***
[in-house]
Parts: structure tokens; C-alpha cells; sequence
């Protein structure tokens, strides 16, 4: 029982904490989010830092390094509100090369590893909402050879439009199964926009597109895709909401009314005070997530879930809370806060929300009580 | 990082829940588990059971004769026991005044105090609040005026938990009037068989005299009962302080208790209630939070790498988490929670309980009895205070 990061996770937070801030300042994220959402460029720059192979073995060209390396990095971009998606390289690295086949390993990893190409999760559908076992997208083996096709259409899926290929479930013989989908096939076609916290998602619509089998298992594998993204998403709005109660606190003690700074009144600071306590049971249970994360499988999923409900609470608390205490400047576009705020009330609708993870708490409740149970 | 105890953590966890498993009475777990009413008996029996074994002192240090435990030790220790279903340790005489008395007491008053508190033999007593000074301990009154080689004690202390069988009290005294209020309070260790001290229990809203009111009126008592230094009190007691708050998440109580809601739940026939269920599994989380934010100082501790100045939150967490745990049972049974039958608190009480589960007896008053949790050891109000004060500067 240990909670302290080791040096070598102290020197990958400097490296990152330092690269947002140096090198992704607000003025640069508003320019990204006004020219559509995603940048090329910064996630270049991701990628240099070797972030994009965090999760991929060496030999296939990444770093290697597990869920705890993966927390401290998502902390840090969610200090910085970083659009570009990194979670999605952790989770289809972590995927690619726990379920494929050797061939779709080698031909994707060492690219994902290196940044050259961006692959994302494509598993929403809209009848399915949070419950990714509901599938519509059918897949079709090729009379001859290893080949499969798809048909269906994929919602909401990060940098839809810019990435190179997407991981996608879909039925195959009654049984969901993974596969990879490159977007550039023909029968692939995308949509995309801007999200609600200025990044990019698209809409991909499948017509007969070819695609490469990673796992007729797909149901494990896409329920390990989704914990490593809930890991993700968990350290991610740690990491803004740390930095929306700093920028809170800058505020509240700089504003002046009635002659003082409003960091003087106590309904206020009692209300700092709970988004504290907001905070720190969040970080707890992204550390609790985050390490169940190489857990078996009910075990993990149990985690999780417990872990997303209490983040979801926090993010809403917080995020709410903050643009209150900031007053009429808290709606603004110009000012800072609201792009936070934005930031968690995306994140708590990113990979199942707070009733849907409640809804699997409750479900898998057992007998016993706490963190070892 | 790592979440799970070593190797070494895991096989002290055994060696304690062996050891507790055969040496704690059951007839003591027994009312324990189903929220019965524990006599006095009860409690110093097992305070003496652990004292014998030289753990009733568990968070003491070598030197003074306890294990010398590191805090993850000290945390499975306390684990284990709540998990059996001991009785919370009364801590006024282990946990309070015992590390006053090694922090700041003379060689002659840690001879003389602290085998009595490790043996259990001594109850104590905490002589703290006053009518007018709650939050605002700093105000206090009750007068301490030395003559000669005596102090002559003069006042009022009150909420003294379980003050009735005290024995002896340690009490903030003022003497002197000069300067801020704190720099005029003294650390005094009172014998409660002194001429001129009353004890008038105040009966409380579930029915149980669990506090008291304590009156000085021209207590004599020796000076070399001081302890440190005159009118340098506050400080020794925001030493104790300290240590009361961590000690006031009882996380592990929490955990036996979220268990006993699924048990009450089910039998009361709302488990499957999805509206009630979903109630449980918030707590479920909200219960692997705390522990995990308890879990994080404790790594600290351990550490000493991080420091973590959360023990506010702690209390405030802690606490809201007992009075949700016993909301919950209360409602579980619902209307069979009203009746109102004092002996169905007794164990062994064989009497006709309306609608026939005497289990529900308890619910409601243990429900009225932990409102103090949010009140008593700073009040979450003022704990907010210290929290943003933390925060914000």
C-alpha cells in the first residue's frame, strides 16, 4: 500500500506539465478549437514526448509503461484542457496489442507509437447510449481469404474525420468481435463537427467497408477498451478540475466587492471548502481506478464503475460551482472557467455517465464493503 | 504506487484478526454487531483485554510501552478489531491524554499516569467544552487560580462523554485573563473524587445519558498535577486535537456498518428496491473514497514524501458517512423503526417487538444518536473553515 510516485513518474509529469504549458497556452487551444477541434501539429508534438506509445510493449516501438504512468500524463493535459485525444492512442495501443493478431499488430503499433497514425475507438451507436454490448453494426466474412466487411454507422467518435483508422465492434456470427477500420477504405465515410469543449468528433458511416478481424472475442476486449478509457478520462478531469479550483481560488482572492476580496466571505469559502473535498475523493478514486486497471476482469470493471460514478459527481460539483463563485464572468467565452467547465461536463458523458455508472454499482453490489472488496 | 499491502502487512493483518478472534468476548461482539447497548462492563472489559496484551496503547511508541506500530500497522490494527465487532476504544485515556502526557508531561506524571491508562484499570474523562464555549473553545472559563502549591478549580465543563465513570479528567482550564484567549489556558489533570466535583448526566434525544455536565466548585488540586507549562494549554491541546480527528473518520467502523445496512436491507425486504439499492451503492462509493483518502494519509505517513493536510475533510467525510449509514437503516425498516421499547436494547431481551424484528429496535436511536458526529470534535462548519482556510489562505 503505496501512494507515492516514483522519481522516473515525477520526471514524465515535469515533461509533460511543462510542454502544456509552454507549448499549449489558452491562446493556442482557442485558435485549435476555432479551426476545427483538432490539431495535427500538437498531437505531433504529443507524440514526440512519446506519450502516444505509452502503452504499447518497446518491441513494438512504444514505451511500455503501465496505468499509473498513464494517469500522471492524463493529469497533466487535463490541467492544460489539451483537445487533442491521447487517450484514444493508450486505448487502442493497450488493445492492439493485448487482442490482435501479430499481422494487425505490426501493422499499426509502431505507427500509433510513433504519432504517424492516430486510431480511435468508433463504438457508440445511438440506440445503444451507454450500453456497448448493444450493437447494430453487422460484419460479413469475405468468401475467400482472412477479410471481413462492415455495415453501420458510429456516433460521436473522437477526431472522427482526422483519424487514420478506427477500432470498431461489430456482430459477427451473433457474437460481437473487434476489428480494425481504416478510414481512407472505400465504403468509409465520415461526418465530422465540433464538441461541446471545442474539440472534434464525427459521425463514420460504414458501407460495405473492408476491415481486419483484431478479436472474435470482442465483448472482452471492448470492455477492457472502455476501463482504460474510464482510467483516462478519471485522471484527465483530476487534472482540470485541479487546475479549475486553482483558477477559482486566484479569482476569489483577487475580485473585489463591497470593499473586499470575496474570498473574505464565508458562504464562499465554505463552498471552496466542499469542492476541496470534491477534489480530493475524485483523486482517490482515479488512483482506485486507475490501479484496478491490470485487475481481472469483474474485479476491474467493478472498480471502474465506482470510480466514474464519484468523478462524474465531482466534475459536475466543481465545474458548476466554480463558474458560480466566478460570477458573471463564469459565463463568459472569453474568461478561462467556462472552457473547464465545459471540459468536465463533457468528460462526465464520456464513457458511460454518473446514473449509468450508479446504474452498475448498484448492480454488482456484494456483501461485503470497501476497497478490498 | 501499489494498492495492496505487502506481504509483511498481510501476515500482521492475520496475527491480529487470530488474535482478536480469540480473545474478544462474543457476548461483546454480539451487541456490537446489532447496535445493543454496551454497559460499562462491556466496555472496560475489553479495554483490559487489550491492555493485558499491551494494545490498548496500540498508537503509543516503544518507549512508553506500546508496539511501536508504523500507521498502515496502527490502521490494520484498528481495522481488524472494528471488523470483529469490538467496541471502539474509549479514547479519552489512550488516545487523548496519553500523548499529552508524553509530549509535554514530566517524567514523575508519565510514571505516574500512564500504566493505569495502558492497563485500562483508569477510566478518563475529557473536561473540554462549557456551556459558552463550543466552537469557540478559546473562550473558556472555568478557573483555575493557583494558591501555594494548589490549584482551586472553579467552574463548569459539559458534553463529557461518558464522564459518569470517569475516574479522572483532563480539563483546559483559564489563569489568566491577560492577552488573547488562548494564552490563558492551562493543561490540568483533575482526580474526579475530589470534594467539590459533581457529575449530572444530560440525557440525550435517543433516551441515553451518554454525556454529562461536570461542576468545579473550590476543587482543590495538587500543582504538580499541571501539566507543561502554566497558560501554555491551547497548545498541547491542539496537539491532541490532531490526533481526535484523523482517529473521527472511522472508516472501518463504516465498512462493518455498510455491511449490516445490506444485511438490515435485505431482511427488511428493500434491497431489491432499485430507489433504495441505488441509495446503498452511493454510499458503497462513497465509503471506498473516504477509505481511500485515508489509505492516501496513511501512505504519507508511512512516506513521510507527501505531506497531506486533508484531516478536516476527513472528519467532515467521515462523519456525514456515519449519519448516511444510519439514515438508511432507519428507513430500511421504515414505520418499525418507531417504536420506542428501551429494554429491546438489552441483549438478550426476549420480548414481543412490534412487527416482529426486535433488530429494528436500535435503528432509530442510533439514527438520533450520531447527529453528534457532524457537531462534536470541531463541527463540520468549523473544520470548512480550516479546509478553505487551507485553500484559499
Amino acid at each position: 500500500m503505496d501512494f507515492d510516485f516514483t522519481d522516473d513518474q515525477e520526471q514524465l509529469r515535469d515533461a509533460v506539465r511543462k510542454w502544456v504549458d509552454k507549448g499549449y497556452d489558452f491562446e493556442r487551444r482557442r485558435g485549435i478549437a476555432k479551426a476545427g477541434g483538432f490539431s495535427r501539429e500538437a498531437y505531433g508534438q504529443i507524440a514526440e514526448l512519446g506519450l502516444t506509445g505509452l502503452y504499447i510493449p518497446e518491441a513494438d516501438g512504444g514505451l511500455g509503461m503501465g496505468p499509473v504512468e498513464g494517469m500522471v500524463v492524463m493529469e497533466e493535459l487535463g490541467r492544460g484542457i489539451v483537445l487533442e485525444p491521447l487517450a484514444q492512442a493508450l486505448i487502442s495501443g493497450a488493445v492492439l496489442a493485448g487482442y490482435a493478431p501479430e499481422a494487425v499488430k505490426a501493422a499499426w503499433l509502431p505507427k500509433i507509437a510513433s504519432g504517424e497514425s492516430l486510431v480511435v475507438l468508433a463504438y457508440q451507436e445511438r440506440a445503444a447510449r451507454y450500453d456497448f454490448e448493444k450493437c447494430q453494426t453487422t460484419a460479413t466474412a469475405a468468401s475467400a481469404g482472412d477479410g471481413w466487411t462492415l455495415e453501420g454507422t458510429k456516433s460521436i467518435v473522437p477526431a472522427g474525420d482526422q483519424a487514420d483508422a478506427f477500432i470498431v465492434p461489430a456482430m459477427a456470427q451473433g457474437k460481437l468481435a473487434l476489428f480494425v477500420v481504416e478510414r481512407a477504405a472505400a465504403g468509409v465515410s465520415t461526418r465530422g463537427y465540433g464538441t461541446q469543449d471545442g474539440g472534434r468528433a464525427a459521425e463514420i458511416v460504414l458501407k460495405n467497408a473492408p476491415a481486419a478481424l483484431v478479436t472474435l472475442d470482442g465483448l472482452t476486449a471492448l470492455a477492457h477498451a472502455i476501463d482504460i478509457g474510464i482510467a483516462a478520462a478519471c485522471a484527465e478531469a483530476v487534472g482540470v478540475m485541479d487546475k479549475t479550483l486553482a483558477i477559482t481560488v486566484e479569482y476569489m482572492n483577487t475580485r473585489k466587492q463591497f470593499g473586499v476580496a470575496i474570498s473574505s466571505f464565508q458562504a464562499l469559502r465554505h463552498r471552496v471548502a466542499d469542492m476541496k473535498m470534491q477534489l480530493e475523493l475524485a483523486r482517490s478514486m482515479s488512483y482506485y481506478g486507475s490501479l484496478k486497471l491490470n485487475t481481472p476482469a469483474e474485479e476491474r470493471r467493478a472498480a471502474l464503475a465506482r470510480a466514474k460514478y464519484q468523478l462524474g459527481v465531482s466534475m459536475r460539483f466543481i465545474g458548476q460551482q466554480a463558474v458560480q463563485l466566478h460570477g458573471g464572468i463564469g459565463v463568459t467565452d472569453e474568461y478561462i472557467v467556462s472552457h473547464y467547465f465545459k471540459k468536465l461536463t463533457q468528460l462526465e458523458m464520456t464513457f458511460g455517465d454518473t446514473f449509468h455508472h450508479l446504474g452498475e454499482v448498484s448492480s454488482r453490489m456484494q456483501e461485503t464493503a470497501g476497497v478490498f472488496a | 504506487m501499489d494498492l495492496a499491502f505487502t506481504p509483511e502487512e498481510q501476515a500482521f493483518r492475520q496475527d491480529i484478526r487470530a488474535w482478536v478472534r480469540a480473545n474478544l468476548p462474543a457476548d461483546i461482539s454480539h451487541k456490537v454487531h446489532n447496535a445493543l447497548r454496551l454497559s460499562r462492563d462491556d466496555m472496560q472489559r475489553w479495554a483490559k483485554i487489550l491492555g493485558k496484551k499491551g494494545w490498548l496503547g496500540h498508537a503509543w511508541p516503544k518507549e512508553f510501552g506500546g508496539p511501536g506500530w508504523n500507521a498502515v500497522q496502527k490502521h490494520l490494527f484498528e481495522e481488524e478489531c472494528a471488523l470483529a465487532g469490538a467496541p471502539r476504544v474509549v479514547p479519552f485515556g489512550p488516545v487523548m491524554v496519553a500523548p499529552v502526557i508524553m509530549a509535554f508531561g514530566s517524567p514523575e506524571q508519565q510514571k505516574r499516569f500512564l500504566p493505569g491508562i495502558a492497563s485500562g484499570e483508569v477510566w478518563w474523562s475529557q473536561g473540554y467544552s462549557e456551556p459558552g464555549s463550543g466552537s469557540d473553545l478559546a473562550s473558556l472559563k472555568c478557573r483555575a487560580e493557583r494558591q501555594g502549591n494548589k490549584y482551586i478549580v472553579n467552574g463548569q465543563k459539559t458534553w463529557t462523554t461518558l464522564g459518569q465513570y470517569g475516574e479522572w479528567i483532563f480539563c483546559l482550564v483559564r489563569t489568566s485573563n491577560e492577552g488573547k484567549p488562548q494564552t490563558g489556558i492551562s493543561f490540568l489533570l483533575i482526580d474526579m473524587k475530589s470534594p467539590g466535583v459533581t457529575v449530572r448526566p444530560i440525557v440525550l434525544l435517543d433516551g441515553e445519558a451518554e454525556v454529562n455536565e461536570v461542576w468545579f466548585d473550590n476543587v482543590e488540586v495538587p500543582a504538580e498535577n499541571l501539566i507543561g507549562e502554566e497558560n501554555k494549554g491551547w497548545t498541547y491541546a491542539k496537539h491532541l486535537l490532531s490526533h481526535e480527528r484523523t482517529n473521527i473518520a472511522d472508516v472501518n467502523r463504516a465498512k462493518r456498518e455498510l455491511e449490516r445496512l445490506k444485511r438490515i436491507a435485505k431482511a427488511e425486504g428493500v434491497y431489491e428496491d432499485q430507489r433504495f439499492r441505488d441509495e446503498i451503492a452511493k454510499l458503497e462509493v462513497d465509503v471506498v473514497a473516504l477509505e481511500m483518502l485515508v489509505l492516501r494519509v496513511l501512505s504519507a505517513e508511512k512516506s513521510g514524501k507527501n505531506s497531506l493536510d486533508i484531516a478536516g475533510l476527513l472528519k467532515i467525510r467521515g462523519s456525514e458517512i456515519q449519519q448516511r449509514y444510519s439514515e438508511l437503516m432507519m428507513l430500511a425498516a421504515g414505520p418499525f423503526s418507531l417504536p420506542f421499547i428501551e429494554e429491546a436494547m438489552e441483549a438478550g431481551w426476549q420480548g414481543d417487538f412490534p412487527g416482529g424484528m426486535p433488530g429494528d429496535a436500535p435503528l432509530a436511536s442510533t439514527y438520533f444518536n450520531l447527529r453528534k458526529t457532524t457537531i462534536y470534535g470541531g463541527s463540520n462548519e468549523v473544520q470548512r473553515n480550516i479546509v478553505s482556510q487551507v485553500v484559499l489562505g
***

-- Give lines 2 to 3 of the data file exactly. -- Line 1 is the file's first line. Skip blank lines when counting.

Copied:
Parts: structure tokens; C-alpha cells; sequence
């Protein structure tokens, strides 16, 4: 029982904490989010830092390094509100090369590893909402050879439009199964926009597109895709909401009314005070997530879930809370806060929300009580 | 990082829940588990059971004769026991005044105090609040005026938990009037068989005299009962302080208790209630939070790498988490929670309980009895205070 990061996770937070801030300042994220959402460029720059192979073995060209390396990095971009998606390289690295086949390993990893190409999760559908076992997208083996096709259409899926290929479930013989989908096939076609916290998602619509089998298992594998993204998403709005109660606190003690700074009144600071306590049971249970994360499988999923409900609470608390205490400047576009705020009330609708993870708490409740149970 | 105890953590966890498993009475777990009413008996029996074994002192240090435990030790220790279903340790005489008395007491008053508190033999007593000074301990009154080689004690202390069988009290005294209020309070260790001290229990809203009111009126008592230094009190007691708050998440109580809601739940026939269920599994989380934010100082501790100045939150967490745990049972049974039958608190009480589960007896008053949790050891109000004060500067 240990909670302290080791040096070598102290020197990958400097490296990152330092690269947002140096090198992704607000003025640069508003320019990204006004020219559509995603940048090329910064996630270049991701990628240099070797972030994009965090999760991929060496030999296939990444770093290697597990869920705890993966927390401290998502902390840090969610200090910085970083659009570009990194979670999605952790989770289809972590995927690619726990379920494929050797061939779709080698031909994707060492690219994902290196940044050259961006692959994302494509598993929403809209009848399915949070419950990714509901599938519509059918897949079709090729009379001859290893080949499969798809048909269906994929919602909401990060940098839809810019990435190179997407991981996608879909039925195959009654049984969901993974596969990879490159977007550039023909029968692939995308949509995309801007999200609600200025990044990019698209809409991909499948017509007969070819695609490469990673796992007729797909149901494990896409329920390990989704914990490593809930890991993700968990350290991610740690990491803004740390930095929306700093920028809170800058505020509240700089504003002046009635002659003082409003960091003087106590309904206020009692209300700092709970988004504290907001905070720190969040970080707890992204550390609790985050390490169940190489857990078996009910075990993990149990985690999780417990872990997303209490983040979801926090993010809403917080995020709410903050643009209150900031007053009429808290709606603004110009000012800072609201792009936070934005930031968690995306994140708590990113990979199942707070009733849907409640809804699997409750479900898998057992007998016993706490963190070892 | 790592979440799970070593190797070494895991096989002290055994060696304690062996050891507790055969040496704690059951007839003591027994009312324990189903929220019965524990006599006095009860409690110093097992305070003496652990004292014998030289753990009733568990968070003491070598030197003074306890294990010398590191805090993850000290945390499975306390684990284990709540998990059996001991009785919370009364801590006024282990946990309070015992590390006053090694922090700041003379060689002659840690001879003389602290085998009595490790043996259990001594109850104590905490002589703290006053009518007018709650939050605002700093105000206090009750007068301490030395003559000669005596102090002559003069006042009022009150909420003294379980003050009735005290024995002896340690009490903030003022003497002197000069300067801020704190720099005029003294650390005094009172014998409660002194001429001129009353004890008038105040009966409380579930029915149980669990506090008291304590009156000085021209207590004599020796000076070399001081302890440190005159009118340098506050400080020794925001030493104790300290240590009361961590000690006031009882996380592990929490955990036996979220268990006993699924048990009450089910039998009361709302488990499957999805509206009630979903109630449980918030707590479920909200219960692997705390522990995990308890879990994080404790790594600290351990550490000493991080420091973590959360023990506010702690209390405030802690606490809201007992009075949700016993909301919950209360409602579980619902209307069979009203009746109102004092002996169905007794164990062994064989009497006709309306609608026939005497289990529900308890619910409601243990429900009225932990409102103090949010009140008593700073009040979450003022704990907010210290929290943003933390925060914000």